As noted, Panessa agrees that putting the entrance through to Route 299 would be preferable; he characterized himself as “absolutely ecstatic” so many people recommended that option, and that planning board chairman Mike Calimano directed his engineers to investigate it. He has also given thought to other concerns. The initial hope was that he could pay to extend water and sewer service to this lot, but “the town is not ready to do that,” necessitating the less-desirable septic and wells.
Town engineer David Clouser told board members that there is “a lot riding on the soil testing,” in particular the percolation test that shows how quickly water is absorbed. That’s important for the septic design as well as storm water retention plans.
No matter what board members and consultants think of this project, it could be frozen in its tracks if town board members approve a moratorium to study new zoning for this gateway to the community.
On the other hand, Panessa downplayed the importance of these wetlands, particularly one seasonally wet area that is used by Central Hudson personnel to maintain power lines that run through it. Other than that portion, the project is otherwise “hundreds of feet” from designated wetlands, although it does encroach upon the buffer established under the much-contested town wetlands law. That buffer, however, “is just a line,” he said, inferring that it could have just as easily been set closer to the areas in question.
Planning board member Lyle Nolan, who has been involved in crafting more than one iteration of that law before a version finally survived a court challenge, appeared less than enthused at the prospect of waiving the buffer requirement that easily. Despite the fact that any well must be built inside a wide radius of empty space controlled by the land owner, he told Panessa’s engineers, “I don’t see a good reason to move into the buffer. It took years to get this wetlands law.”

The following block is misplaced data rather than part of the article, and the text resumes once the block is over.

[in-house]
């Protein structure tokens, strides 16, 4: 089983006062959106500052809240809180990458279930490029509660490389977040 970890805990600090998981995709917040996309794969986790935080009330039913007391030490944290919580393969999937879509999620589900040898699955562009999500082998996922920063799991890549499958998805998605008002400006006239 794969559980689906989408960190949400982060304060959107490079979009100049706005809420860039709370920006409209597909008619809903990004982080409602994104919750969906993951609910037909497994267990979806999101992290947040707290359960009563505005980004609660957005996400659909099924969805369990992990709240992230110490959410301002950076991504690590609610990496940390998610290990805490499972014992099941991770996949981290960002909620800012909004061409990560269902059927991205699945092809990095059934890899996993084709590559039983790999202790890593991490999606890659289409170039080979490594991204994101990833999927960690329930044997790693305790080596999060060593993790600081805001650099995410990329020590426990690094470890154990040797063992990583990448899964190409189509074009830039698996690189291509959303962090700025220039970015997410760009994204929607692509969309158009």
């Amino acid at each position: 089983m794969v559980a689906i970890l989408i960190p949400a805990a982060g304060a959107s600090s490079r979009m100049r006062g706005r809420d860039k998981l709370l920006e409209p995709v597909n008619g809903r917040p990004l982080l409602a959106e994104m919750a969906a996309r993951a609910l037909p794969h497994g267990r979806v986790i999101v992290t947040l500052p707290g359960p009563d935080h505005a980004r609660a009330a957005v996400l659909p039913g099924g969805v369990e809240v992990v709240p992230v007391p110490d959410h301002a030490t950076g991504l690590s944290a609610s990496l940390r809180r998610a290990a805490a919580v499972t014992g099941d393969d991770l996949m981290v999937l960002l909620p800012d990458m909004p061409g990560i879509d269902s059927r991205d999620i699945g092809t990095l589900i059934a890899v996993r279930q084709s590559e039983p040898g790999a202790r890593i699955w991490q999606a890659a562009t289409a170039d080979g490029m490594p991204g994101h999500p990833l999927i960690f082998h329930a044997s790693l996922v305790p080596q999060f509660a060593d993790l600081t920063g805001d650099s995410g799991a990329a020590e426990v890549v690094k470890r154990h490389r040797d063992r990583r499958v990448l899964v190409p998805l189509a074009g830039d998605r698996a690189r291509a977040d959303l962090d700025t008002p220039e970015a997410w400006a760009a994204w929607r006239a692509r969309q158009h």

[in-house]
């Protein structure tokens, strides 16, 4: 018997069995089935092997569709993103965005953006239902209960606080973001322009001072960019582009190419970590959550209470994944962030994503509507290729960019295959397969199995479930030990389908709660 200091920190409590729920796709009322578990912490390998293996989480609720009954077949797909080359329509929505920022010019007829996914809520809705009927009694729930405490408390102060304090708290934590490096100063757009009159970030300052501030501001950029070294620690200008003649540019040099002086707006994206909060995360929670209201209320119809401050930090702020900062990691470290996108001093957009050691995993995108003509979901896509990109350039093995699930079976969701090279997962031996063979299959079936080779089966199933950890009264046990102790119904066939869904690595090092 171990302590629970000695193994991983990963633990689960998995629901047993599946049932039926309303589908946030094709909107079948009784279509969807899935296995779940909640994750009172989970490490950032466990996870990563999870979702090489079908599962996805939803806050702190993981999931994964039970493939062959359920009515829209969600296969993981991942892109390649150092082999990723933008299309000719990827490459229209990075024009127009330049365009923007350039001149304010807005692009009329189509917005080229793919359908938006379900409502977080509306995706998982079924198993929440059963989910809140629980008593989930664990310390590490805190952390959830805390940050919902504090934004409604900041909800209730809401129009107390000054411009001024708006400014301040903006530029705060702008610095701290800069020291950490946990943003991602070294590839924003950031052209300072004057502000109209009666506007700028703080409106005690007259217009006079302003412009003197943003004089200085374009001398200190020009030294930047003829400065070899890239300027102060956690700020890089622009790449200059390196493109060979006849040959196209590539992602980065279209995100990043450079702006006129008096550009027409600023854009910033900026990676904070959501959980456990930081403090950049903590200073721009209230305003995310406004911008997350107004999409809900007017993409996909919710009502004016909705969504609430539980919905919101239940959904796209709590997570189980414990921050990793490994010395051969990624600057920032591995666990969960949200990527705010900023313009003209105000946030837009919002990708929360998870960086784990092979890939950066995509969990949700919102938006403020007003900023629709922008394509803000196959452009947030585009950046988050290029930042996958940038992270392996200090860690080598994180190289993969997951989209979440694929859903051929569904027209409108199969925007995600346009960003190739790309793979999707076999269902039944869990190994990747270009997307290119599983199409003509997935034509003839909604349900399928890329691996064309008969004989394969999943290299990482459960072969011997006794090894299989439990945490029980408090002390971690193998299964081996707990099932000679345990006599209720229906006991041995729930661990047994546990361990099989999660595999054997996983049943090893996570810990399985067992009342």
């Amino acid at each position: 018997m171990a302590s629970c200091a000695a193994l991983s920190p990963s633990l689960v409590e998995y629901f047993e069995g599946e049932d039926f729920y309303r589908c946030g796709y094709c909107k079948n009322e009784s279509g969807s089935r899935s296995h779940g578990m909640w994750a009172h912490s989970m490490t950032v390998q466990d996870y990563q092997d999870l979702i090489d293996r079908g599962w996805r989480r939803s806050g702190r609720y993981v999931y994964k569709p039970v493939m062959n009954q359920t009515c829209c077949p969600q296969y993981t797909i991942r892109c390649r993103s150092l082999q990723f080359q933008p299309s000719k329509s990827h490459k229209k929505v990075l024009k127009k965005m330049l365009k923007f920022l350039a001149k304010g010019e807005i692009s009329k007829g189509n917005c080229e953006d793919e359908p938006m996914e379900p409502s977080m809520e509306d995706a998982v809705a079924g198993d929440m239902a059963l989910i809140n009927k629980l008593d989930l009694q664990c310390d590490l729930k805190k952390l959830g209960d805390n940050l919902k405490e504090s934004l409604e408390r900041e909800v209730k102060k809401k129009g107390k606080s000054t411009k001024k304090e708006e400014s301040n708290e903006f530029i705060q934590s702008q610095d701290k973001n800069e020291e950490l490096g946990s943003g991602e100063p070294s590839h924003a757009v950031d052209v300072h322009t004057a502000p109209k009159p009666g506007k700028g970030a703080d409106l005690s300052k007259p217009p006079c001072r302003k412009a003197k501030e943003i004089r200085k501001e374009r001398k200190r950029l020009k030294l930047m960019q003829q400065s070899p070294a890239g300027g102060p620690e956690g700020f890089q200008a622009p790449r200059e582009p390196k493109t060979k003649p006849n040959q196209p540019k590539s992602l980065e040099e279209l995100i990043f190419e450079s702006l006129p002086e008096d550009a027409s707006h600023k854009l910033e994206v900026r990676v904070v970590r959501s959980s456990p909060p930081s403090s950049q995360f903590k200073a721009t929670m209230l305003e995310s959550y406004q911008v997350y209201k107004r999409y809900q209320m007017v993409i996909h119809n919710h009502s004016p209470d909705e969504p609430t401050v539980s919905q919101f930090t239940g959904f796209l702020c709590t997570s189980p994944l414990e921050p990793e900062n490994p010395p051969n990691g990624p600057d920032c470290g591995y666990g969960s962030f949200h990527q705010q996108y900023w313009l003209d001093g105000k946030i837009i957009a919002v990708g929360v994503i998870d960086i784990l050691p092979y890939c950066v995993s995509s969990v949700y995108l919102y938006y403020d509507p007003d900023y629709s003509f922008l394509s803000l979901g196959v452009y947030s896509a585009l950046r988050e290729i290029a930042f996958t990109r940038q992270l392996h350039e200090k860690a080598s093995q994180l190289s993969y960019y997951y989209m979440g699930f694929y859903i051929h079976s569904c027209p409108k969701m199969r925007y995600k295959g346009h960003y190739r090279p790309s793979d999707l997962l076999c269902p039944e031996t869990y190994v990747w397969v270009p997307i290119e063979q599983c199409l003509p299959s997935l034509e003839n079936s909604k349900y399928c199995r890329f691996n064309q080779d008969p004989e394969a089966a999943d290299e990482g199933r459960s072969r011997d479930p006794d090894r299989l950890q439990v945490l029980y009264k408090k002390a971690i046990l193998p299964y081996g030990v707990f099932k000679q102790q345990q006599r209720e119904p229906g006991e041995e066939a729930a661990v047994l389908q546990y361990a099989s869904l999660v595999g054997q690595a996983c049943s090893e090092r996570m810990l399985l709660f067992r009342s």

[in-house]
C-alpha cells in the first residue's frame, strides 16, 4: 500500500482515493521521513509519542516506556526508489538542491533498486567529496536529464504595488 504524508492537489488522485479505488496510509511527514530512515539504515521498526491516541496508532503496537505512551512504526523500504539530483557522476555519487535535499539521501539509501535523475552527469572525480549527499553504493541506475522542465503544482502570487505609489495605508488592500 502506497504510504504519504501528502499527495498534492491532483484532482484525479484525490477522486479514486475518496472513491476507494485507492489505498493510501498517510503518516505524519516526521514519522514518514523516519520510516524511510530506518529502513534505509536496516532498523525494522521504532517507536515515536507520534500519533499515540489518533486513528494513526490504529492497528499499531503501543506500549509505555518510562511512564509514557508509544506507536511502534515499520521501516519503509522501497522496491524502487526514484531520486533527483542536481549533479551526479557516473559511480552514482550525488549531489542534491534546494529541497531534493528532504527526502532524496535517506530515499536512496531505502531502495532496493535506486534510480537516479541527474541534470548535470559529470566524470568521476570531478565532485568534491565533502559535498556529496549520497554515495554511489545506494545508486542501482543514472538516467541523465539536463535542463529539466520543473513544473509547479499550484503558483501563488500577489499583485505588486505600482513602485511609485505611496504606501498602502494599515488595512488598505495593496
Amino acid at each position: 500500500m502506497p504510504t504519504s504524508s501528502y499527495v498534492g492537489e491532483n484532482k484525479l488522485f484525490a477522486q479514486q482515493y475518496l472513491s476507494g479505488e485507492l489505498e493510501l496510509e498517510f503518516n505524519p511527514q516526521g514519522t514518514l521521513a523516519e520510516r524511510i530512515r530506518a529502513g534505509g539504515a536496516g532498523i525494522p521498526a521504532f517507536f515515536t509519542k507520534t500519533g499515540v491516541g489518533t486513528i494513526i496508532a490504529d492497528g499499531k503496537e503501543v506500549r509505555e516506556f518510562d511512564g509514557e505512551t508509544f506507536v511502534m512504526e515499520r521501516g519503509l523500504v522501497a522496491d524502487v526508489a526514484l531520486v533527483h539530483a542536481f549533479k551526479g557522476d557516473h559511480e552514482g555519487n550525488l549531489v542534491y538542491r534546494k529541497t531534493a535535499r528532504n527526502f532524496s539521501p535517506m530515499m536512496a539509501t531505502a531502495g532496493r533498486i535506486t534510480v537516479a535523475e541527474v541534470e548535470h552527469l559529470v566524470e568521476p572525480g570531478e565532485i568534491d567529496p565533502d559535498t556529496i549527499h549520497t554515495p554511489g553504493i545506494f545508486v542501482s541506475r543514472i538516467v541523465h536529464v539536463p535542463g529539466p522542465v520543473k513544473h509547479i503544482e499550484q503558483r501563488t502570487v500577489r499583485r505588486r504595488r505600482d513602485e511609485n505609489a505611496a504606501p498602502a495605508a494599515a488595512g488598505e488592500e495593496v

When told that relocating the well would result in more trees being killed to defend a wetland that isn’t particularly high quality, Nolan replied, “I think the site is just too tight.”
Wetlands notwithstanding, Panessa feels that this project is designed to be sensitive to the environment and neighbors. It’s large, yes, but very few trees would have to die to make room for it, meaning that they would remain as privacy buffers, albeit not quite as robust a wildlife habitat as other neighbors assert it is right now. Technological innovations will reduce the light pollution problem, as well: LEDs can be installed that only brighten to full intensity when a car is moving through the parking area, he said. “I get it,” Panessa said. “I live there too.”